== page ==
Take action to cut delays at Pearson Airport, Mississauga officials tell Ottawa
"It's important that tourists have the best experience possible,' Mayor Bonnie Crombie says
Mississauga officials called on the federal government on Monday to take immediate action to reduce "unacceptable" wait times at Pearson International Airport.
Officials said that action includes an end to subjecting international travellers to random COVID-19 testing and duplicate health screening questions as the summer travel season gets underway.
Businesses that rely on tourism need the airport to process passengers efficiently, Mississauga Mayor Bonnie Crombie told reporters at a news conference inside Terminal 1. Crombie and other leaders spoke during National Tourism Week.
"It's important that tourists have the best experience possible," Crombie said. "It's so important that we put our best foot forward, especially here at Pearson, which is the first place that many tourists touch down in our city."
The federal government needs to take steps to address the problem, she said.
"Mississauga's tourism sector, and in fact, the entire province's entire tourism sector, is dependent upon Pearson being able to operate efficiently. That means giving passengers the best experience possible from the second that they walk through those doors."
Crombie said the Canadian and U.S. governments understand that wait times are a problem. She said Mississauga is willing to help those governments find solutions, which she said include eliminating some duplication in screening, security and customs processes as well as making investments to recruit and hire more staff.
The federal Minister of Transport, Omar Alghabra, and Public Safety Minister Marco Mendicino released a statement Friday saying their government is taking action to end delays at Canadian airports, including "working with its contractors to increase the number of screening officers at passenger screening checkpoints.
"Currently, there are approximately 400 additional screening officers in different phases of their training across the country who will be deployed between now and the end of June," the statement reads.
The federal ministers also say they are maintaining "adequate security screening," as well as "working with airports, air carriers and other airport partners to find solutions to reduce delays in airports in advance of the summer peak season."
'Travel is meant to be a seamless experience'
Victoria Clarke, CEO of Tourism Mississauga, said Pearson is the gateway for international travellers continuing on to other Canadian destinations. She said the longer processing times are due to two remaining emergency pandemic policies: random COVID-19 testing for international passengers upon arrival and duplicate health checks.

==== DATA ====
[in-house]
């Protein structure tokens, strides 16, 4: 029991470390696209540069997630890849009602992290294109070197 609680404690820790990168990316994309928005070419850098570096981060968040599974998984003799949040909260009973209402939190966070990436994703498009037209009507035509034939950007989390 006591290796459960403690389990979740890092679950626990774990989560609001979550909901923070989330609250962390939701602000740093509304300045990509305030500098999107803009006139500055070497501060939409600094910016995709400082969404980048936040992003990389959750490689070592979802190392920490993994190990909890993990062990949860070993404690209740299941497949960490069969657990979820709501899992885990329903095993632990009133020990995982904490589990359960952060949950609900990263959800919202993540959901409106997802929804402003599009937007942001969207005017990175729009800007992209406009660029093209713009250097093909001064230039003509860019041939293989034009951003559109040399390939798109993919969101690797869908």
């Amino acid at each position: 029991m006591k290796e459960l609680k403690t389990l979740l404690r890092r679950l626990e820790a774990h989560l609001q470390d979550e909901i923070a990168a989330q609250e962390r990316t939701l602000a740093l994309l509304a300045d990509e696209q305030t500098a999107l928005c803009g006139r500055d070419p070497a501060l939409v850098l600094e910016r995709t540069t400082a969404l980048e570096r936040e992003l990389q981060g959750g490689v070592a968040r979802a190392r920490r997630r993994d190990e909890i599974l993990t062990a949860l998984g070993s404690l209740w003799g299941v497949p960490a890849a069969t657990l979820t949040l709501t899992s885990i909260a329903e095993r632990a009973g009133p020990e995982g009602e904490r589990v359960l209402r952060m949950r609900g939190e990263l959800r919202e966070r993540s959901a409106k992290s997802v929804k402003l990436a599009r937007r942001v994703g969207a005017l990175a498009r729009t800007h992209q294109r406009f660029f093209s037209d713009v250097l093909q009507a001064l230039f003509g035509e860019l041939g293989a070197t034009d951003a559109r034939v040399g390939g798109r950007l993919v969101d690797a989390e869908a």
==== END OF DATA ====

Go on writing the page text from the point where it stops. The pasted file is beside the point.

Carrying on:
"The recent travel experience will have detrimental and lasting effects on how our region is perceived on the international stage and is having negative impacts on new international investment for the Toronto region," Clarke said.
"Travel is meant to be a seamless experience," she added.
"During the height of the pandemic, our sector understood that we needed to make sacrifices for the good of the country, but now that these times are behind us, these obstacles have become impossible to justify."
Clarke said the federal government must act quickly to help solve the "unacceptable issues plaguing our air travellers."
Before the pandemic, processing took an average of 30 seconds for arriving passengers, but now, that wait can be four times longer, she said.
Wait times impacting business, official says
Trevor McPherson, CEO of the Mississauga Board of Trade, said the delays at Pearson are already having economic impacts. If the federal government doesn't act quickly, the situation could get much worse, he said. Economic success depend on the success of Pearson, he said.
"After years of challenges for our local travel economy and the loss of 94,000 jobs in Mississauga's tourism-related industries during the pandemic, our businesses and visitors rely on a smooth and efficient airport process to access what our region has to offer," he said.
Doug Allingham, chair of the board of directors of the Greater Toronto Airports Authority, which runs Pearson Airport, said thousands of travellers have been forced to wait longer than 90 minutes, often on board aircraft, before they have been able to enter the customs hall.
Allingham said nearly half of all international passengers arriving at Pearson faced some kind of delay last week.
"We need urgent action now," he said.